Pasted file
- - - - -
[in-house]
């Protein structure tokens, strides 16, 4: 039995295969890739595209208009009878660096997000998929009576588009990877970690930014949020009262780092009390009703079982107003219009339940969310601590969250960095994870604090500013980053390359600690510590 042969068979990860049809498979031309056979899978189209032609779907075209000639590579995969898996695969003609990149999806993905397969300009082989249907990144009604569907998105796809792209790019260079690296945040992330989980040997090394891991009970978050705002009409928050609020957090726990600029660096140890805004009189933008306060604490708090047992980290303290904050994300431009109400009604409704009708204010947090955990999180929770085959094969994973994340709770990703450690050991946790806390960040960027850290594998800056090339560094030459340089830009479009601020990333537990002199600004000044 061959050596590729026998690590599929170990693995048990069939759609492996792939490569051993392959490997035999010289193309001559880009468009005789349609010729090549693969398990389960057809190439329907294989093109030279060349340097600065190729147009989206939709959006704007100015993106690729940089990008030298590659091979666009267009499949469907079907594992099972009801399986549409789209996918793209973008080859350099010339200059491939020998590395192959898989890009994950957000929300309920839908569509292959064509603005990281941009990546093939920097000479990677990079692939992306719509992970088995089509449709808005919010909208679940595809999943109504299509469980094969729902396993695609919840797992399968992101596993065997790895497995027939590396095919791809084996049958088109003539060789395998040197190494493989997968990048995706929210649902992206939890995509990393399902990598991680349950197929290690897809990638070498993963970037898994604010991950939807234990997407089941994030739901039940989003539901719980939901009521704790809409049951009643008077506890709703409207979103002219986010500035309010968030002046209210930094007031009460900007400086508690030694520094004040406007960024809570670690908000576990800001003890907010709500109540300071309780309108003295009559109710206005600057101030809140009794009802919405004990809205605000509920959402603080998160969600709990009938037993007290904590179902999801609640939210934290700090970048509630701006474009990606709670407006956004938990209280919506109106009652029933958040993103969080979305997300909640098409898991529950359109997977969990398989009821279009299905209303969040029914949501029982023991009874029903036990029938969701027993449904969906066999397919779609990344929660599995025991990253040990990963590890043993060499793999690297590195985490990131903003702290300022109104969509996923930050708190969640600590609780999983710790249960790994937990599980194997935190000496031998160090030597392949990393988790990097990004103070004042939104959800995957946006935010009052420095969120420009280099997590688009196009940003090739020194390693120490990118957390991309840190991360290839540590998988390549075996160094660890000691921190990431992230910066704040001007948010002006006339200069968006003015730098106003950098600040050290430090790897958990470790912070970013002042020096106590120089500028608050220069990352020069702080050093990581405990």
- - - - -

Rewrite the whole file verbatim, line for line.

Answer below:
[in-house]
């Protein structure tokens, strides 16, 4: 039995295969890739595209208009009878660096997000998929009576588009990877970690930014949020009262780092009390009703079982107003219009339940969310601590969250960095994870604090500013980053390359600690510590 042969068979990860049809498979031309056979899978189209032609779907075209000639590579995969898996695969003609990149999806993905397969300009082989249907990144009604569907998105796809792209790019260079690296945040992330989980040997090394891991009970978050705002009409928050609020957090726990600029660096140890805004009189933008306060604490708090047992980290303290904050994300431009109400009604409704009708204010947090955990999180929770085959094969994973994340709770990703450690050991946790806390960040960027850290594998800056090339560094030459340089830009479009601020990333537990002199600004000044 061959050596590729026998690590599929170990693995048990069939759609492996792939490569051993392959490997035999010289193309001559880009468009005789349609010729090549693969398990389960057809190439329907294989093109030279060349340097600065190729147009989206939709959006704007100015993106690729940089990008030298590659091979666009267009499949469907079907594992099972009801399986549409789209996918793209973008080859350099010339200059491939020998590395192959898989890009994950957000929300309920839908569509292959064509603005990281941009990546093939920097000479990677990079692939992306719509992970088995089509449709808005919010909208679940595809999943109504299509469980094969729902396993695609919840797992399968992101596993065997790895497995027939590396095919791809084996049958088109003539060789395998040197190494493989997968990048995706929210649902992206939890995509990393399902990598991680349950197929290690897809990638070498993963970037898994604010991950939807234990997407089941994030739901039940989003539901719980939901009521704790809409049951009643008077506890709703409207979103002219986010500035309010968030002046209210930094007031009460900007400086508690030694520094004040406007960024809570670690908000576990800001003890907010709500109540300071309780309108003295009559109710206005600057101030809140009794009802919405004990809205605000509920959402603080998160969600709990009938037993007290904590179902999801609640939210934290700090970048509630701006474009990606709670407006956004938990209280919506109106009652029933958040993103969080979305997300909640098409898991529950359109997977969990398989009821279009299905209303969040029914949501029982023991009874029903036990029938969701027993449904969906066999397919779609990344929660599995025991990253040990990963590890043993060499793999690297590195985490990131903003702290300022109104969509996923930050708190969640600590609780999983710790249960790994937990599980194997935190000496031998160090030597392949990393988790990097990004103070004042939104959800995957946006935010009052420095969120420009280099997590688009196009940003090739020194390693120490990118957390991309840190991360290839540590998988390549075996160094660890000691921190990431992230910066704040001007948010002006006339200069968006003015730098106003950098600040050290430090790897958990470790912070970013002042020096106590120089500028608050220069990352020069702080050093990581405990």